For many species of plants, moderate to dense shade inhibits proper growth; for others, it is a definite requirement. Unless you’ve already studied the sun path across your property, the first thing you’ll need to do is document the number of hours for which each area receives full sun. Make note of the spots that never get any, as well as those where dappled sunlight (considered light shade) is the heaviest.
Look at what already grows in these areas. If some plants have not performed well in the past, consider moving them to an area with more sun exposure. When a mature tree of 30 feet is fully leafed out, its shade-producing capabilities can extend much farther than you might think.
Always choose shrubs that are suitable and proven in your hardiness zone. Shade-loving species usually also want plenty of moisture and cool temperatures, yet some of the hardiest shrubs will also tolerate sun. Other species will not be able to compete for water and nutrition with the root systems of large trees.
Lastly, remember to consider the long-term size of the shrub you want to plant. Choose a spot where it can reach full size without crowding or interfering with the light requirements of nearby plants.
A List of Shrubs for Shade
Zones 2 to 6: Bog or Marsh rosemary (Andromeda polifolia), light shade
Zones 2 to 7: Dwarf Bright Gold yew (Taxus cuspidata 'Dwarf Bright Gold'), heavy shade to full sun
Highbush cranberry (Viburnum trilobum), light shade to medium shade
Zones 2 to 8: Pagoda dogwood (Cornus alternifolia), light to medium shade, full sun
Zones 2 to 9: Bayberry (Morella pensylvanica), light shade to full sun
Bog myrtle (Myrica gale), light shade to full sun
Gray dogwood (Cornus racemosa), light shade
Holmstrup arborvitae (Thuja occidentalis 'Holmstrup'), light shade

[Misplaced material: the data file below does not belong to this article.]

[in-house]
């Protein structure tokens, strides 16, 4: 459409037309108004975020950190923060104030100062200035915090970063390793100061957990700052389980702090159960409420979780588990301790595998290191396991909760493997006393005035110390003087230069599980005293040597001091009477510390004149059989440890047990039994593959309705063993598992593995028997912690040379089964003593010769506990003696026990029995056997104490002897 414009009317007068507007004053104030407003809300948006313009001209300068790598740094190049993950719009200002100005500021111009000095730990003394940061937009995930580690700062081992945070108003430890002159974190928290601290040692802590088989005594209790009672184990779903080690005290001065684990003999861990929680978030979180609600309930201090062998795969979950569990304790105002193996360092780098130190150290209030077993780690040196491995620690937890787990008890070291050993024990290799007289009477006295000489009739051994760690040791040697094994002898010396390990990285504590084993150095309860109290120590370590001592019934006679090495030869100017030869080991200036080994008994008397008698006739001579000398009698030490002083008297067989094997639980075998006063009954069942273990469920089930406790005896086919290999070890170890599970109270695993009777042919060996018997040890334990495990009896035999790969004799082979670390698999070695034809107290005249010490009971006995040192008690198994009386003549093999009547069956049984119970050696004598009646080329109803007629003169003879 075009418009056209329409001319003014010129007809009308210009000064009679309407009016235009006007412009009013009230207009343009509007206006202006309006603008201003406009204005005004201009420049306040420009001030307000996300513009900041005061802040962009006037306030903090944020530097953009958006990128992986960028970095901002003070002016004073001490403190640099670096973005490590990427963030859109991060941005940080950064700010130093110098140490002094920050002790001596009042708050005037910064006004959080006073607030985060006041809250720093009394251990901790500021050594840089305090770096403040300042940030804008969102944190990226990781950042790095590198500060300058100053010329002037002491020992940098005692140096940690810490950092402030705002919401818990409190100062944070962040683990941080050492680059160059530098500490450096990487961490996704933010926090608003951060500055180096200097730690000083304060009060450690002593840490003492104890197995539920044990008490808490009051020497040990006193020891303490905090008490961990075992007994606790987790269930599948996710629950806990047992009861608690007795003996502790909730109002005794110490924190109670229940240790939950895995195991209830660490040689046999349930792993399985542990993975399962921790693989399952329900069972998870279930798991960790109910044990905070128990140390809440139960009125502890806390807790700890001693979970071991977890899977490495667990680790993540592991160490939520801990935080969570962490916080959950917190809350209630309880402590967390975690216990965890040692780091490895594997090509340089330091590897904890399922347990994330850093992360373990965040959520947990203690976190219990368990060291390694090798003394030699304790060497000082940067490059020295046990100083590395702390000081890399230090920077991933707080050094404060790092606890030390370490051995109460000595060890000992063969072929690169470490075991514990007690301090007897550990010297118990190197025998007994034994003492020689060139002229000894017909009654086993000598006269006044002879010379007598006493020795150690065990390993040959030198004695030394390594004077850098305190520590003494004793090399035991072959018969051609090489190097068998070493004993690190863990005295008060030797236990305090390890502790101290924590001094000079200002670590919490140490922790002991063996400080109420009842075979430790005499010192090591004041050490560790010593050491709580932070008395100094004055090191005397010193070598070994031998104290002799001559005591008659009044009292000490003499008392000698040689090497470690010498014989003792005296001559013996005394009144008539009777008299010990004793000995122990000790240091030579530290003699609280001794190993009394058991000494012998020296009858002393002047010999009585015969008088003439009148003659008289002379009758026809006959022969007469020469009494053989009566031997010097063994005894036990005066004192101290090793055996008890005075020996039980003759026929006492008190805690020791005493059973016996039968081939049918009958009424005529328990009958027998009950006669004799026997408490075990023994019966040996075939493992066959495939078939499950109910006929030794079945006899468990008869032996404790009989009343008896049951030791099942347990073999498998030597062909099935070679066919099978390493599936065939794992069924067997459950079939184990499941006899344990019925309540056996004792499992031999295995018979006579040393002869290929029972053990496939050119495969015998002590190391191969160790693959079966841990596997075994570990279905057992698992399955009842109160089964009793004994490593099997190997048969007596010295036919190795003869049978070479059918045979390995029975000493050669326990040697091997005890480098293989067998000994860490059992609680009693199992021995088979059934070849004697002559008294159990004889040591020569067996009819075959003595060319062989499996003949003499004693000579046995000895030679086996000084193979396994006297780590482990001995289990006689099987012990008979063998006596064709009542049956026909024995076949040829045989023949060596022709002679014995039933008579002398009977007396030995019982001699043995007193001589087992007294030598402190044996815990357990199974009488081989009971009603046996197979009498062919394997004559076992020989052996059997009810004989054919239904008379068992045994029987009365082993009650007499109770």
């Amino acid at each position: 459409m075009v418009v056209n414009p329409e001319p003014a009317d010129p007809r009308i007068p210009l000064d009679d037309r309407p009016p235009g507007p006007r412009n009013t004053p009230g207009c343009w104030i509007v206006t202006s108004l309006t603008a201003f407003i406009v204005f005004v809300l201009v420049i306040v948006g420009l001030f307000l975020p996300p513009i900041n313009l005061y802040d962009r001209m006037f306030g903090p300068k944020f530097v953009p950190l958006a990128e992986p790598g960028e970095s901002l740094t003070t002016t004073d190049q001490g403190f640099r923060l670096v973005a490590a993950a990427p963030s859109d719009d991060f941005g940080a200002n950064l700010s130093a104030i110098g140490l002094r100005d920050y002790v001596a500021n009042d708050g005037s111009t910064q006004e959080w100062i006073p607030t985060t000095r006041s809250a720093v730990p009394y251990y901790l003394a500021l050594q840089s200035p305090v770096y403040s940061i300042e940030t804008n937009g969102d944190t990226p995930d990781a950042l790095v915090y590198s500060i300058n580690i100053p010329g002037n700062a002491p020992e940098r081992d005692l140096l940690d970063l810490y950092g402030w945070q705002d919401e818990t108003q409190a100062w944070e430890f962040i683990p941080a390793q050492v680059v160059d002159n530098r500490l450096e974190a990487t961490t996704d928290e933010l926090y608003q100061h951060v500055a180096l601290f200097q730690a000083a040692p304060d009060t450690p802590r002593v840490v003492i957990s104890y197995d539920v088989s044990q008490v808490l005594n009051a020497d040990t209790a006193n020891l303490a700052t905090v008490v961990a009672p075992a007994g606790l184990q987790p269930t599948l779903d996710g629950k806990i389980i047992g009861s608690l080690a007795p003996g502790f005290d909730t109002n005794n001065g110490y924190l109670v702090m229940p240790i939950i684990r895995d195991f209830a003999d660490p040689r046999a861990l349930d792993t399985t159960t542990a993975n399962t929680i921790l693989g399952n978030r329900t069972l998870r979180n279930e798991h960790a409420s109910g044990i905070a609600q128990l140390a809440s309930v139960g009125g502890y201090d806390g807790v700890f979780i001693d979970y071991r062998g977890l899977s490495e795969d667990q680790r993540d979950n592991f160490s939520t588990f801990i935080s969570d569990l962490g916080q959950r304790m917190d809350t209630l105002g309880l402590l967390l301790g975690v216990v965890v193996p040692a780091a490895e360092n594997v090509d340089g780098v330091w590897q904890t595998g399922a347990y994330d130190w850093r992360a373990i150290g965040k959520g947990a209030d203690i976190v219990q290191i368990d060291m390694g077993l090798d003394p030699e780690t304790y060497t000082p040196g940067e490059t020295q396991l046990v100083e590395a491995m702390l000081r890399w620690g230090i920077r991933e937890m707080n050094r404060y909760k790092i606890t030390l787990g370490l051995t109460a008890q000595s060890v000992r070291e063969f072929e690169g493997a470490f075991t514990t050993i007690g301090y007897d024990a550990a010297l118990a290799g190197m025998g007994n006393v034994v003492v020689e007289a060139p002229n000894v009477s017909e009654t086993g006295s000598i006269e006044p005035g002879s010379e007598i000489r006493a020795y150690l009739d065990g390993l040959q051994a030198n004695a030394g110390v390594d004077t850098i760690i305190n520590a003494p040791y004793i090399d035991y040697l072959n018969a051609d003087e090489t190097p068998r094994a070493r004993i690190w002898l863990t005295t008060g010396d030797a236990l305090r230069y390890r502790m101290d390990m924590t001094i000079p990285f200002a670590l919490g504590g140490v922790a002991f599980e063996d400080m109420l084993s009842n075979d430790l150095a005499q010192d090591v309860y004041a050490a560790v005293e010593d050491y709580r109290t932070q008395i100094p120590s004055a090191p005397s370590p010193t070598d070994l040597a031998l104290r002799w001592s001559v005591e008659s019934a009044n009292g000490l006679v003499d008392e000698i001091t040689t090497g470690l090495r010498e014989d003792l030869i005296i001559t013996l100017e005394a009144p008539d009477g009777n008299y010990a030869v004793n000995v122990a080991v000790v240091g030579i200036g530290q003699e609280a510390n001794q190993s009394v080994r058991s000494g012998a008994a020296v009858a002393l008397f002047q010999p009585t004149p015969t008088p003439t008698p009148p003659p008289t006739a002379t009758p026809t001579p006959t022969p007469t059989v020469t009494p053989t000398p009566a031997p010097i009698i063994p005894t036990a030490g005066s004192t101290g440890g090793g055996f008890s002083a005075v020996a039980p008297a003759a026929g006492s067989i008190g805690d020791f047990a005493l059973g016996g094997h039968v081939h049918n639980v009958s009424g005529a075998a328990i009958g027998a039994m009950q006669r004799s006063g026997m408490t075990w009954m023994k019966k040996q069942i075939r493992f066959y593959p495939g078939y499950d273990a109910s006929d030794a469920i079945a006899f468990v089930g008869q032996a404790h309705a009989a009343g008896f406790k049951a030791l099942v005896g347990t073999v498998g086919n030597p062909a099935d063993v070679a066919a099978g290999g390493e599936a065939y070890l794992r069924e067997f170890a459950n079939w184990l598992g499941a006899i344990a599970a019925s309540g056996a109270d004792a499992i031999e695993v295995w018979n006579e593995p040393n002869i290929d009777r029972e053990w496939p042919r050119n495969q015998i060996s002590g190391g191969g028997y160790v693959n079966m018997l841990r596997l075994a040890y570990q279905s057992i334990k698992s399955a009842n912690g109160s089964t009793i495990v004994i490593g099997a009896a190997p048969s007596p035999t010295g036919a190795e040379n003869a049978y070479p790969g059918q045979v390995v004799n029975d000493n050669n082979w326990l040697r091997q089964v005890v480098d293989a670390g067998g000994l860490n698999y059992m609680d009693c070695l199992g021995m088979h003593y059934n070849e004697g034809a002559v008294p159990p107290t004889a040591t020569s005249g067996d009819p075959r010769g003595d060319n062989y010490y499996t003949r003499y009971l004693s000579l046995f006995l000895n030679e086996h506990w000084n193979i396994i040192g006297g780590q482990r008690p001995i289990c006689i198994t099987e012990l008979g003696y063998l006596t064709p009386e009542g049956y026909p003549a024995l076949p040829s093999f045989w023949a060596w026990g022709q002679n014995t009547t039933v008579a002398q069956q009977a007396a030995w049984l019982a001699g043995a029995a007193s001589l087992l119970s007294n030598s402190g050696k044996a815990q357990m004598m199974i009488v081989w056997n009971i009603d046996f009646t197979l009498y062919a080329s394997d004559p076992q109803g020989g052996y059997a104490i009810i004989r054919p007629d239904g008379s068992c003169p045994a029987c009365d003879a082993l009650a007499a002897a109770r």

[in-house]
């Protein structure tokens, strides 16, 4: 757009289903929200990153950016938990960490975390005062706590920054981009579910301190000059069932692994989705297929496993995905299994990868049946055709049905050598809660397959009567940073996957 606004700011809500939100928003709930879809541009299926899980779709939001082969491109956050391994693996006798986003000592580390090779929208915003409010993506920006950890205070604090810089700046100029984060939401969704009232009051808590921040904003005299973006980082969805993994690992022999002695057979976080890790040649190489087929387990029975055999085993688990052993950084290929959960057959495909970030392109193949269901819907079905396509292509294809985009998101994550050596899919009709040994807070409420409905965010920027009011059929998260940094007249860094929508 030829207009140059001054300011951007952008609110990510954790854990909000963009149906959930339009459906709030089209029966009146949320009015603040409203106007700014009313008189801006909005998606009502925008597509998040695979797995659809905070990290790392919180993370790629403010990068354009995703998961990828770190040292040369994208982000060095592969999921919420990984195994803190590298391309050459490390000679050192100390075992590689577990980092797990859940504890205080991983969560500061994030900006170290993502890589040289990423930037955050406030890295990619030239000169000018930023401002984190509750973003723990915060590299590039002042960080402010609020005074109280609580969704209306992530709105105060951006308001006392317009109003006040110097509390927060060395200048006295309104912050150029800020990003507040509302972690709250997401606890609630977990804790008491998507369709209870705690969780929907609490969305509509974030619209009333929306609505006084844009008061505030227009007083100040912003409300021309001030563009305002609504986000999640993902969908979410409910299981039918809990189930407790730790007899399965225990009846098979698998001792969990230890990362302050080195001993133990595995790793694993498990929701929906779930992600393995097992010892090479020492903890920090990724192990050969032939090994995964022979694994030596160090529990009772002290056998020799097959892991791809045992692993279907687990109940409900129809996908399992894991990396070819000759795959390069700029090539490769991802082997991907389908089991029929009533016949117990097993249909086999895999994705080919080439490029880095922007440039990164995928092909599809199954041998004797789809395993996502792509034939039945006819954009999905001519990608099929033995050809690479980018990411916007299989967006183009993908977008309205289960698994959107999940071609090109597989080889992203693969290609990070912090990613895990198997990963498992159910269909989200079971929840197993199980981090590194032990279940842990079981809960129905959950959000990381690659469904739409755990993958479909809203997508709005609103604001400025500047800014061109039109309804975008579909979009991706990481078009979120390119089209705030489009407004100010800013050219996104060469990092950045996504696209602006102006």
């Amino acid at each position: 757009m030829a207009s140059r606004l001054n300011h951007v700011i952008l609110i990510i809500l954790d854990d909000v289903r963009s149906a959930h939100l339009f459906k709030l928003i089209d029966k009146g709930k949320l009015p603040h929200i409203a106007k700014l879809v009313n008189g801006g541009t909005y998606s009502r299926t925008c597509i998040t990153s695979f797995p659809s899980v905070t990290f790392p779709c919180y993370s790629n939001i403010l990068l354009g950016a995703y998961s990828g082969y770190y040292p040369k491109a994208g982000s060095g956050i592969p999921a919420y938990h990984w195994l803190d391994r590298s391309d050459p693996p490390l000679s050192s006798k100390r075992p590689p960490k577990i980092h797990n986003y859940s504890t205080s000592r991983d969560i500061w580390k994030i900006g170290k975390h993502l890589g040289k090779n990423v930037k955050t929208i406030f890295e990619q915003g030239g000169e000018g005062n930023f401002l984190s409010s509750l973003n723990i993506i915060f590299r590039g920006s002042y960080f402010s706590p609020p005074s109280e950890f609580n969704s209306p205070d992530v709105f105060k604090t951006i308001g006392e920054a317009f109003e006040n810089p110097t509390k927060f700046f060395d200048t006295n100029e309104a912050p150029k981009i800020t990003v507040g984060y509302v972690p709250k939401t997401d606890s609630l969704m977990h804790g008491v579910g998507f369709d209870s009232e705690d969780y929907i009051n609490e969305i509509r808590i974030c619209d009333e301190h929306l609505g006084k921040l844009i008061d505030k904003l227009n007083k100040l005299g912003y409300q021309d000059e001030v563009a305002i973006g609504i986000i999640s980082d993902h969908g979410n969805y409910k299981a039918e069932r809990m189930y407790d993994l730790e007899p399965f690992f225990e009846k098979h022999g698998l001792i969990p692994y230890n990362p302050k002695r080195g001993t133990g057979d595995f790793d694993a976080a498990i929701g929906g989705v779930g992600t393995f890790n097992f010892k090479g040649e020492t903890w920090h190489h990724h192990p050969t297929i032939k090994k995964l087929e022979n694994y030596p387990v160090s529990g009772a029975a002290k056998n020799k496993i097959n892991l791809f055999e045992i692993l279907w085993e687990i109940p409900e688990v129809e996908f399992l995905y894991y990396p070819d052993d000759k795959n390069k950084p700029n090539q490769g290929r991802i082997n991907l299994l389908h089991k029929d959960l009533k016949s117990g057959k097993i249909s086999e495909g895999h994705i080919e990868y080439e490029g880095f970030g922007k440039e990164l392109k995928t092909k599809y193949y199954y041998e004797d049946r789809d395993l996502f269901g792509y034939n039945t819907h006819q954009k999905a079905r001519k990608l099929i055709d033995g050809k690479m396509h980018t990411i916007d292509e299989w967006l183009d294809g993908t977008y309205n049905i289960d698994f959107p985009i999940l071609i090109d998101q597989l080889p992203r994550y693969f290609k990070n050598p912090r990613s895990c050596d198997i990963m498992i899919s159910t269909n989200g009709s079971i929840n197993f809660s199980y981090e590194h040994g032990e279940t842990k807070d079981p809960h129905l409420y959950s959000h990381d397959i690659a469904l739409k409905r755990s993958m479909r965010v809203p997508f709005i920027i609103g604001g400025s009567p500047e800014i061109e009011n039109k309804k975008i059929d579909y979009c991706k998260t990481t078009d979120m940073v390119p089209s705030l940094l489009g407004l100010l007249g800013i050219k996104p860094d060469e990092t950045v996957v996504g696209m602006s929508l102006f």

Red-twig dogwood (Cornus sericea), heavy shade to full sun
Zones 3 to 7: Northern Lights azaleas (Rhododendron Northern Lights series), light to medium shade
Zones 3 to 8: Dwarf European viburnum (Viburnum opulus 'Nanum'), light to medium shade
Hemlock Aurea compacta (Tsuga canadensis 'Aurea Compacta'), heavy shade to full sun
Summersweet (Clethra alnifolia), medium to heavy shade
Zones 3 to 9: Hydrangea (Hydrangea arborescens), light shade
Panicle hydrangea (Hydrangea paniculata), light to medium shade
Winterberry holly (Ilex verticillata), medium shade to full sun
Zones 4 to 6: Garden Glow dogwood (Cornus hessei 'Garden Glow'), medium to heavy shade
Zones 4 to 7: Lace shrub (Stephanandra incisa), light to medium shade
Nannyberry (Virburnum lentago), light to medium shade
Snowberry (Symphoricarpos albus), light to medium shade
Taunton Yew (Taxus x media 'Tauntonii'), medium to heavy shade
Zones 4 to 8: Bush honeysuckle (Diervilla sessifolia), light shade
Chokeberry (Aronia melanocarpa), medium to full sun
Fragrant sumac (Rhus aromatica), light shade to full sun
Green Velvet boxwood (Buxus 'Green Velvet'), light shade
Japanese barberry (Berberis thunbergii), heavy shade to full sun
Jetbead (Rhodotypos scandens), medium shade to full sun
Tiger Eye sumac (Rhus typhina 'Bailtiger'), light to medium shade
Zones 4 to 9: False cypress (Chamaecyparis spp.), light to medium shade
Honeysuckle (Lonicera), medium shade to full sun
Mountain laurel (Kalmia latifolia), light to dense shade
Rhododendron (Rhododendron), light to medium shade
Weeping forsythia (Forsythia suspensa), light shade to full sun
Witch alder (Fothergilla gardenii x major), light to medium shade
Zones 5 to 9: Oregon grape (Mahonia aquifolium), medium shade
Witch hazel (Hamamelis), light shade
Zones 6 to 9: Chinese privet (Ligustrum), medium shade to full sun
Salal/Oregon Wintergreen (Gaultheria shallon), light to dense shade
Winged euonymus (Euonymus alatus), light shade to full sun
Zones 8 to 10: Japanese pittosporum (Pittosporum tobira), medium shade to full sun
Ohio State University Extension Bulletin, "Deciduous Shrubs for Ohio"
University of Illinois Extension Bulletin, "Shade: Shrubs"
This Old House, Trees & Shrubs, "15 Foolproof Shrubs" by Lynn Ocone
Dave's Garden Plant Files
The Garden Helper, "Trees and Shrubs Which Grow in the Shade"
Cornell Cooperative Extension, Nassau County, "List of Dwarf Shrubs and Low-growing Plants Suitable for Foundation Plantings"